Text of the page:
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'I know God was in control': This 98-year-old says biggest obstacle enlisting during WWII was her size

Joy Casino's biggest obstacle joining the Navy was her small size, but like all the problems that came her way, she had a solution.

JACKSONVILLE BEACH, Fla. — The best gifts often come in the smallest packages, and Joy Casino is proof of that. 

The 98-year-old lives at an assisted living apartment in the Mayport area after raising a family in Jacksonville Beach.

But it's all the things that happened in between, during her lifetime, that are truly astonishing. It began with her determined decision to enlist in the Navy during World War II. 

"My three brothers joined," she said, including her own twin brother. "I was walking around Johnson City, Tennessee and I saw a big sign, and it was Uncle Sam pointing his finger, and it said 'I need you.'"

That was her cue. She says after that, she walked into the recruiter's office. 

"And when I walked back out, I was in the Navy," she says.

But there were some challenges for her before she could head to boot camp. Her tiny frame was the biggest issue. 

"I weighed 92 pounds, and they said the minimum weight was 95."

But she's crafty, and she has a sweet tooth. That problem proved to be no problem at all for her. 

She says she got a milkshake and a banana split, ate them both before her next weigh-in. That's when she hit 95 pounds.

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She had vision issues too, she remembers. But her great memory fixed that. She simply memorized the letters in the eye exam, and she passed. 

Her feet?  Yeah, they were too small too. 

She wore a size two, and the smallest the Navy had was a five. 

So she took the size fives and essentially cut them in half. 

"It's called half soled," she said. 

It was her craftiness, her ingenuity, that led her to the perfect Navy assignment. 

She would work at the Bureau of Ships in Washington, D.C. where her biggest assignment was to help in the assembly and engineering of the USS Midway. 

"I know God was in control, and I was grateful for that."

It was an assignment of a lifetime, because a sailor -- who she outranked by two pay grades -- named Danny Casino would eventually serve on that ship. 

Danny and Joy got married. 

She got out of the Navy after World War II to raise their six children, moving across the country with each new assignment with her husband. 

At one point, she recalls the Greyhound trip from Key West to Jacksonville with six kids and only two seat tickets. 

In another incredible twist of fate, it was a different two tickets that Danny and Joy purchased in the early 2000s that highlights their story. 

The two would always spend $5 on a Fantasy Five ticket. 

On Aug. 15, 2000, the Casinos won $39,000 on a ticket. 

In April 2002 the Casinos won again, this time a ticket worth $253,000. 

What did they do to celebrate?

"We went out to eat at Wendy's," Danny told the Florida Times-Union back in 2002.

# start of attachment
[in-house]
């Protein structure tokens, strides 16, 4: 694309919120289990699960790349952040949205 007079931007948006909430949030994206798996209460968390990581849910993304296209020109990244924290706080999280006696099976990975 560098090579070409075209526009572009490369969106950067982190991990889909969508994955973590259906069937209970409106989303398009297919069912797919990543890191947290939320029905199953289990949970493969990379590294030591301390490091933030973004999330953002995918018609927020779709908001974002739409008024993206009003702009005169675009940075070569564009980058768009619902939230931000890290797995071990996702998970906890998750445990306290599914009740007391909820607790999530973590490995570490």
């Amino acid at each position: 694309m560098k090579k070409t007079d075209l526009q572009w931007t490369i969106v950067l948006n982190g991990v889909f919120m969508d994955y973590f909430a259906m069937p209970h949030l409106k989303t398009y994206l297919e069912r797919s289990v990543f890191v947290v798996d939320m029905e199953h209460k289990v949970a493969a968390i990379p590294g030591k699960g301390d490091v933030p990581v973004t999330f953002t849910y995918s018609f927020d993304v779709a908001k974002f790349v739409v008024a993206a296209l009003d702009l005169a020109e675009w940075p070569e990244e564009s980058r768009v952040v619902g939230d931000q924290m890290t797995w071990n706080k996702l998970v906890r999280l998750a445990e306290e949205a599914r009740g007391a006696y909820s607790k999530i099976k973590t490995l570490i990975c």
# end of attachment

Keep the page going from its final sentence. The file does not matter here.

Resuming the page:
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Danny and Joy were married just shy of 72 years when he passed away in November 2018. 

She has pictures of him all around her home, but also a special reminder of his service waves to her whenever she comes and goes from the complex where she lives. 

"His flag flies at the front of Anthem Lakes [Retirement Community] at our Veteran's Memorial," she said. "It's the one that was on his coffin, I'm really proud of that." 

Joy has always stayed busy, though. Gifted with a sewing machine, she made more than 10,000 dresses for little girls in need all over the world. 

It all started with a project at church, she was going to make a couple dozen. 

But when she ran out of material, she says she asked God if she should do some more. 

"And I said, 'God, if you want me to do more of these, I'm going to need a direct sign.'"

When Joy and her husband got home from running a few errands that day, she says the materials for hundreds more dresses were sitting on her porch. 

So she got to work. 

"I had a whole calendar, and my goal was to make 50 a day," she said. 

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At 98, she says her poor vision that went all the way back to when she enlisted has finally caught up to her. She doesn't sew as much anymore, but she has a big family to keep her busy here in town. 

Her daughter Patti, granddaughter Amber and great-granddaughter Ayla all have multiple stories about their "Nana."

"Tell him about the shoes."

"You gotta show him all the dresses."

 "You know about the Jaguars game, right?"

All things they wanted to make sure we covered for this story, things that might not be able to make it into the confines of a television story, but find a place here. 

Like, how she was the veteran of the day at the last Jaguars home game, celebrated in front of more than 50,000 fans. 

She was wearing her custom-made Jaguars outfit with teal scarf too.

The younger three generations keep her calendar full of events like that. Their next big adventure will be a trip with First Coast Honor Flight to see the monuments and memorials up in Washington, D.C. 

"Oh, I'm so excited for that," she said. "I am really looking forward to seeing the World War II monument." 

And there seems to be plenty more stories to be written in her lifetime, as she is always on the move.

"I'm 98 and feeling great. I'm waiting to be 99, and I'll still be feeling fine. But when you hear the thunder, I'll be 100," she said, cheering and with laughter. 

We'll all be listening out for the thunder.